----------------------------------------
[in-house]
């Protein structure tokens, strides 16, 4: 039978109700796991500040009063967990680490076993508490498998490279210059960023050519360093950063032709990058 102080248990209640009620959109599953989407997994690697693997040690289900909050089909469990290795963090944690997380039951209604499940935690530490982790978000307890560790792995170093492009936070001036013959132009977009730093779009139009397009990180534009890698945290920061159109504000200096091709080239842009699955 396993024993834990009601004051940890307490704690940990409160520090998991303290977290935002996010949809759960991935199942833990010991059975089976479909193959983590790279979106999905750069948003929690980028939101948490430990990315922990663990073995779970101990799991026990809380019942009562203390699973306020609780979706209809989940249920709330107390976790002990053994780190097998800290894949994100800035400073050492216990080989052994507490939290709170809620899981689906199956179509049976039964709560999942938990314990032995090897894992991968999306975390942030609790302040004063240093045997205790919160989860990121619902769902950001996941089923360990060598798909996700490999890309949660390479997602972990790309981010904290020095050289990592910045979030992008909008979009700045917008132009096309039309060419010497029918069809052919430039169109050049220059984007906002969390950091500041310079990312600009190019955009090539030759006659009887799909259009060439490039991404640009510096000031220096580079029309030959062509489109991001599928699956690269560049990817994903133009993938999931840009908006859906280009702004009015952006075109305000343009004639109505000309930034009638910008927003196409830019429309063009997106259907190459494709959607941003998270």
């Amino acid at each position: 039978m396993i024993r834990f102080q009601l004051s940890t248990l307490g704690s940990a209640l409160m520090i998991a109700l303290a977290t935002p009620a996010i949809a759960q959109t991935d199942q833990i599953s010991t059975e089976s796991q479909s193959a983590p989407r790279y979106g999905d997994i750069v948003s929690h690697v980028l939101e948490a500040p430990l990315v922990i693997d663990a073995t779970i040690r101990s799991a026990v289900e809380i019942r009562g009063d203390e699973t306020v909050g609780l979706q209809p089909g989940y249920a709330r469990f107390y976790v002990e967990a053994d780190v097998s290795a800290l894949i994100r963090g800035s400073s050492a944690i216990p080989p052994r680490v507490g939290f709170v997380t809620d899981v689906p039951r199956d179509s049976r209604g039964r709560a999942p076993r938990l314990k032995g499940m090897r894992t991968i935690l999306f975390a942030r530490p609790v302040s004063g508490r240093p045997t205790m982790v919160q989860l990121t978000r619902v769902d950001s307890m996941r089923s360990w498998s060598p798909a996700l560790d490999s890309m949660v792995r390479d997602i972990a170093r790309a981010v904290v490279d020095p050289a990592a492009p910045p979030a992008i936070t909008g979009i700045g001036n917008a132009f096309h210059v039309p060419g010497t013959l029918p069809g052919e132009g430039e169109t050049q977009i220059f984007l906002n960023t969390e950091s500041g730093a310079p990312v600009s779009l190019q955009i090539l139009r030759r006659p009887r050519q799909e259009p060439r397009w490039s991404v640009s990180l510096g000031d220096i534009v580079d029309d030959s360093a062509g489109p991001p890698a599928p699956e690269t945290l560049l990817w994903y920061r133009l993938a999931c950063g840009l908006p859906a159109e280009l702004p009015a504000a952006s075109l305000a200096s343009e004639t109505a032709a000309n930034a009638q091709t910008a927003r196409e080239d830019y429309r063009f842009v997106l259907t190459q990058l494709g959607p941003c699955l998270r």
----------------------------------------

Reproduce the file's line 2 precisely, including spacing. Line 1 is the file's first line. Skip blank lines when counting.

């Protein structure tokens, strides 16, 4: 039978109700796991500040009063967990680490076993508490498998490279210059960023050519360093950063032709990058 102080248990209640009620959109599953989407997994690697693997040690289900909050089909469990290795963090944690997380039951209604499940935690530490982790978000307890560790792995170093492009936070001036013959132009977009730093779009139009397009990180534009890698945290920061159109504000200096091709080239842009699955 396993024993834990009601004051940890307490704690940990409160520090998991303290977290935002996010949809759960991935199942833990010991059975089976479909193959983590790279979106999905750069948003929690980028939101948490430990990315922990663990073995779970101990799991026990809380019942009562203390699973306020609780979706209809989940249920709330107390976790002990053994780190097998800290894949994100800035400073050492216990080989052994507490939290709170809620899981689906199956179509049976039964709560999942938990314990032995090897894992991968999306975390942030609790302040004063240093045997205790919160989860990121619902769902950001996941089923360990060598798909996700490999890309949660390479997602972990790309981010904290020095050289990592910045979030992008909008979009700045917008132009096309039309060419010497029918069809052919430039169109050049220059984007906002969390950091500041310079990312600009190019955009090539030759006659009887799909259009060439490039991404640009510096000031220096580079029309030959062509489109991001599928699956690269560049990817994903133009993938999931840009908006859906280009702004009015952006075109305000343009004639109505000309930034009638910008927003196409830019429309063009997106259907190459494709959607941003998270």